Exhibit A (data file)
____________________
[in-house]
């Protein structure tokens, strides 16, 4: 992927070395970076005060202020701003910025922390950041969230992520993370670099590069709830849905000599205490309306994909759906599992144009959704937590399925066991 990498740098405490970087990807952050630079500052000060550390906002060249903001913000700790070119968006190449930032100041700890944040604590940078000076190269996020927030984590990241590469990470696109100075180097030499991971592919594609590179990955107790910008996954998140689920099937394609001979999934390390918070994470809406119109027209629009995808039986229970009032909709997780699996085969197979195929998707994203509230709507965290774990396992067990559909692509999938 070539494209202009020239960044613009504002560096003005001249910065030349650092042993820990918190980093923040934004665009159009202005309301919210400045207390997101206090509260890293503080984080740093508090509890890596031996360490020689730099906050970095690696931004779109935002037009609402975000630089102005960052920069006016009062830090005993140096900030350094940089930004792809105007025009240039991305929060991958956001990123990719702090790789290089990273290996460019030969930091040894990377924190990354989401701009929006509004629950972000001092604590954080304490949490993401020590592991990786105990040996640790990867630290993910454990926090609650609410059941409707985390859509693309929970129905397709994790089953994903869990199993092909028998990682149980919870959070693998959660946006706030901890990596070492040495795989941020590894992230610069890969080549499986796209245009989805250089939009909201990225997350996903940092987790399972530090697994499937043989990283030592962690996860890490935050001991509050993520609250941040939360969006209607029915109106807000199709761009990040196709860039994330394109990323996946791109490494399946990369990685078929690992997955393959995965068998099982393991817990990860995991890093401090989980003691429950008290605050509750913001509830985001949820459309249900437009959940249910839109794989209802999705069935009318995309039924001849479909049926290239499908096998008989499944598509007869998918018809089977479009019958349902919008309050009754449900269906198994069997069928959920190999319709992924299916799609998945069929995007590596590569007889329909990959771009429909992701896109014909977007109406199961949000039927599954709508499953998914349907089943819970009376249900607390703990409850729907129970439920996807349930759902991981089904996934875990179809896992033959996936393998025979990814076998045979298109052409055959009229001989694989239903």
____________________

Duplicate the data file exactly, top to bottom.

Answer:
[in-house]
């Protein structure tokens, strides 16, 4: 992927070395970076005060202020701003910025922390950041969230992520993370670099590069709830849905000599205490309306994909759906599992144009959704937590399925066991 990498740098405490970087990807952050630079500052000060550390906002060249903001913000700790070119968006190449930032100041700890944040604590940078000076190269996020927030984590990241590469990470696109100075180097030499991971592919594609590179990955107790910008996954998140689920099937394609001979999934390390918070994470809406119109027209629009995808039986229970009032909709997780699996085969197979195929998707994203509230709507965290774990396992067990559909692509999938 070539494209202009020239960044613009504002560096003005001249910065030349650092042993820990918190980093923040934004665009159009202005309301919210400045207390997101206090509260890293503080984080740093508090509890890596031996360490020689730099906050970095690696931004779109935002037009609402975000630089102005960052920069006016009062830090005993140096900030350094940089930004792809105007025009240039991305929060991958956001990123990719702090790789290089990273290996460019030969930091040894990377924190990354989401701009929006509004629950972000001092604590954080304490949490993401020590592991990786105990040996640790990867630290993910454990926090609650609410059941409707985390859509693309929970129905397709994790089953994903869990199993092909028998990682149980919870959070693998959660946006706030901890990596070492040495795989941020590894992230610069890969080549499986796209245009989805250089939009909201990225997350996903940092987790399972530090697994499937043989990283030592962690996860890490935050001991509050993520609250941040939360969006209607029915109106807000199709761009990040196709860039994330394109990323996946791109490494399946990369990685078929690992997955393959995965068998099982393991817990990860995991890093401090989980003691429950008290605050509750913001509830985001949820459309249900437009959940249910839109794989209802999705069935009318995309039924001849479909049926290239499908096998008989499944598509007869998918018809089977479009019958349902919008309050009754449900269906198994069997069928959920190999319709992924299916799609998945069929995007590596590569007889329909990959771009429909992701896109014909977007109406199961949000039927599954709508499953998914349907089943819970009376249900607390703990409850729907129970439920996807349930759902991981089904996934875990179809896992033959996936393998025979990814076998045979298109052409055959009229001989694989239903």